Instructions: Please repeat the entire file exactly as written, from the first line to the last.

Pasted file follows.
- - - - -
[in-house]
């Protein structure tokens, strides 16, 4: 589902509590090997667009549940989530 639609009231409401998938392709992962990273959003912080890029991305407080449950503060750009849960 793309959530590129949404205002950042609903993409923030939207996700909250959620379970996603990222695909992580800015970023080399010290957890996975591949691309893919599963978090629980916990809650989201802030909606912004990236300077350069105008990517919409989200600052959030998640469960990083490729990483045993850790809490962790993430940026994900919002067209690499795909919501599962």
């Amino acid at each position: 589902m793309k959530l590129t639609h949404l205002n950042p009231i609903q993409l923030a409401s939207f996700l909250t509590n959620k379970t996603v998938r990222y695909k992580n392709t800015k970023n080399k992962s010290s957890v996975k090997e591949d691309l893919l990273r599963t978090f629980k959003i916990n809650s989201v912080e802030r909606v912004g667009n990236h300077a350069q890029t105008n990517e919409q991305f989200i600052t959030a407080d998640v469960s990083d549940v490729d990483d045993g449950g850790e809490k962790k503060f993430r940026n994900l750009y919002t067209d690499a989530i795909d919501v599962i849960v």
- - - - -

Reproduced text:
[in-house]
């Protein structure tokens, strides 16, 4: 589902509590090997667009549940989530 639609009231409401998938392709992962990273959003912080890029991305407080449950503060750009849960 793309959530590129949404205002950042609903993409923030939207996700909250959620379970996603990222695909992580800015970023080399010290957890996975591949691309893919599963978090629980916990809650989201802030909606912004990236300077350069105008990517919409989200600052959030998640469960990083490729990483045993850790809490962790993430940026994900919002067209690499795909919501599962």
């Amino acid at each position: 589902m793309k959530l590129t639609h949404l205002n950042p009231i609903q993409l923030a409401s939207f996700l909250t509590n959620k379970t996603v998938r990222y695909k992580n392709t800015k970023n080399k992962s010290s957890v996975k090997e591949d691309l893919l990273r599963t978090f629980k959003i916990n809650s989201v912080e802030r909606v912004g667009n990236h300077a350069q890029t105008n990517e919409q991305f989200i600052t959030a407080d998640v469960s990083d549940v490729d990483d045993g449950g850790e809490k962790k503060f993430r940026n994900l750009y919002t067209d690499a989530i795909d919501v599962i849960v």